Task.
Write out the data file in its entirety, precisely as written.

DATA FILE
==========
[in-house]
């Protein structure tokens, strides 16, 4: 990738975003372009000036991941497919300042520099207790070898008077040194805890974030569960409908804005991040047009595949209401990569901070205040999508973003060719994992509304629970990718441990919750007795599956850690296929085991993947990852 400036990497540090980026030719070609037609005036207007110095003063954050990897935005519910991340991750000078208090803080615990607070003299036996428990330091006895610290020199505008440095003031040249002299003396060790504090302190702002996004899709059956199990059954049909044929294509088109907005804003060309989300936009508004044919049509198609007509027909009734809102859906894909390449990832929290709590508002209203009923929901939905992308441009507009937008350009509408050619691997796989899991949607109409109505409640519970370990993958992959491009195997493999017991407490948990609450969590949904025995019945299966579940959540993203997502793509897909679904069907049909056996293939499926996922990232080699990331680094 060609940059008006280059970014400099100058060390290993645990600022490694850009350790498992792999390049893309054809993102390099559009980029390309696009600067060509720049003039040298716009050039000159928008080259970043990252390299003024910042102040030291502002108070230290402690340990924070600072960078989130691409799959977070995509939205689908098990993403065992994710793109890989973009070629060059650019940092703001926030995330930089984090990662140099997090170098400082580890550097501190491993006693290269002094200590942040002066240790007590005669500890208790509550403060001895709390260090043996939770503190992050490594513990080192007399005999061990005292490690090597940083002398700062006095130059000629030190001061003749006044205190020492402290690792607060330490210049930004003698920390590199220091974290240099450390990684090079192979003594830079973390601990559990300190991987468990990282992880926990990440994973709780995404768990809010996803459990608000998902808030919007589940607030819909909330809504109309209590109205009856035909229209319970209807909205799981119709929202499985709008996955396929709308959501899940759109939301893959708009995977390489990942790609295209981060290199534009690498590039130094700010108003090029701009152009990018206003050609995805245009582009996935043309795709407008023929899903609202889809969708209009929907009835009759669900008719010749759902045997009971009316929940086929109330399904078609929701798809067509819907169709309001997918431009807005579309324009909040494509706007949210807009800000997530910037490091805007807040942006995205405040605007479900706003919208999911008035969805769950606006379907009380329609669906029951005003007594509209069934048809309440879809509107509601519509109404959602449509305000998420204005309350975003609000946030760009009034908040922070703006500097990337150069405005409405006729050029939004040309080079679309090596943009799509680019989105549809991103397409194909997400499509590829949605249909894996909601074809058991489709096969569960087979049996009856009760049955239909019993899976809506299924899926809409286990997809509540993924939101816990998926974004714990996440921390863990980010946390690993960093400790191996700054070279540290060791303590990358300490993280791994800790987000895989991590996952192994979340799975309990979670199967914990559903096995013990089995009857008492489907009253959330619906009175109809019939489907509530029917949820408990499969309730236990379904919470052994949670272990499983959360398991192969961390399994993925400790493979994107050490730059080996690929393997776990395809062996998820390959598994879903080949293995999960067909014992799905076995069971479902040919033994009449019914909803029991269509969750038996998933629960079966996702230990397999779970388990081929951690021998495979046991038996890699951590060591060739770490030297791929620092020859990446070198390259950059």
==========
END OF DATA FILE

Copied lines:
[in-house]
């Protein structure tokens, strides 16, 4: 990738975003372009000036991941497919300042520099207790070898008077040194805890974030569960409908804005991040047009595949209401990569901070205040999508973003060719994992509304629970990718441990919750007795599956850690296929085991993947990852 400036990497540090980026030719070609037609005036207007110095003063954050990897935005519910991340991750000078208090803080615990607070003299036996428990330091006895610290020199505008440095003031040249002299003396060790504090302190702002996004899709059956199990059954049909044929294509088109907005804003060309989300936009508004044919049509198609007509027909009734809102859906894909390449990832929290709590508002209203009923929901939905992308441009507009937008350009509408050619691997796989899991949607109409109505409640519970370990993958992959491009195997493999017991407490948990609450969590949904025995019945299966579940959540993203997502793509897909679904069907049909056996293939499926996922990232080699990331680094 060609940059008006280059970014400099100058060390290993645990600022490694850009350790498992792999390049893309054809993102390099559009980029390309696009600067060509720049003039040298716009050039000159928008080259970043990252390299003024910042102040030291502002108070230290402690340990924070600072960078989130691409799959977070995509939205689908098990993403065992994710793109890989973009070629060059650019940092703001926030995330930089984090990662140099997090170098400082580890550097501190491993006693290269002094200590942040002066240790007590005669500890208790509550403060001895709390260090043996939770503190992050490594513990080192007399005999061990005292490690090597940083002398700062006095130059000629030190001061003749006044205190020492402290690792607060330490210049930004003698920390590199220091974290240099450390990684090079192979003594830079973390601990559990300190991987468990990282992880926990990440994973709780995404768990809010996803459990608000998902808030919007589940607030819909909330809504109309209590109205009856035909229209319970209807909205799981119709929202499985709008996955396929709308959501899940759109939301893959708009995977390489990942790609295209981060290199534009690498590039130094700010108003090029701009152009990018206003050609995805245009582009996935043309795709407008023929899903609202889809969708209009929907009835009759669900008719010749759902045997009971009316929940086929109330399904078609929701798809067509819907169709309001997918431009807005579309324009909040494509706007949210807009800000997530910037490091805007807040942006995205405040605007479900706003919208999911008035969805769950606006379907009380329609669906029951005003007594509209069934048809309440879809509107509601519509109404959602449509305000998420204005309350975003609000946030760009009034908040922070703006500097990337150069405005409405006729050029939004040309080079679309090596943009799509680019989105549809991103397409194909997400499509590829949605249909894996909601074809058991489709096969569960087979049996009856009760049955239909019993899976809506299924899926809409286990997809509540993924939101816990998926974004714990996440921390863990980010946390690993960093400790191996700054070279540290060791303590990358300490993280791994800790987000895989991590996952192994979340799975309990979670199967914990559903096995013990089995009857008492489907009253959330619906009175109809019939489907509530029917949820408990499969309730236990379904919470052994949670272990499983959360398991192969961390399994993925400790493979994107050490730059080996690929393997776990395809062996998820390959598994879903080949293995999960067909014992799905076995069971479902040919033994009449019914909803029991269509969750038996998933629960079966996702230990397999779970388990081929951690021998495979046991038996890699951590060591060739770490030297791929620092020859990446070198390259950059």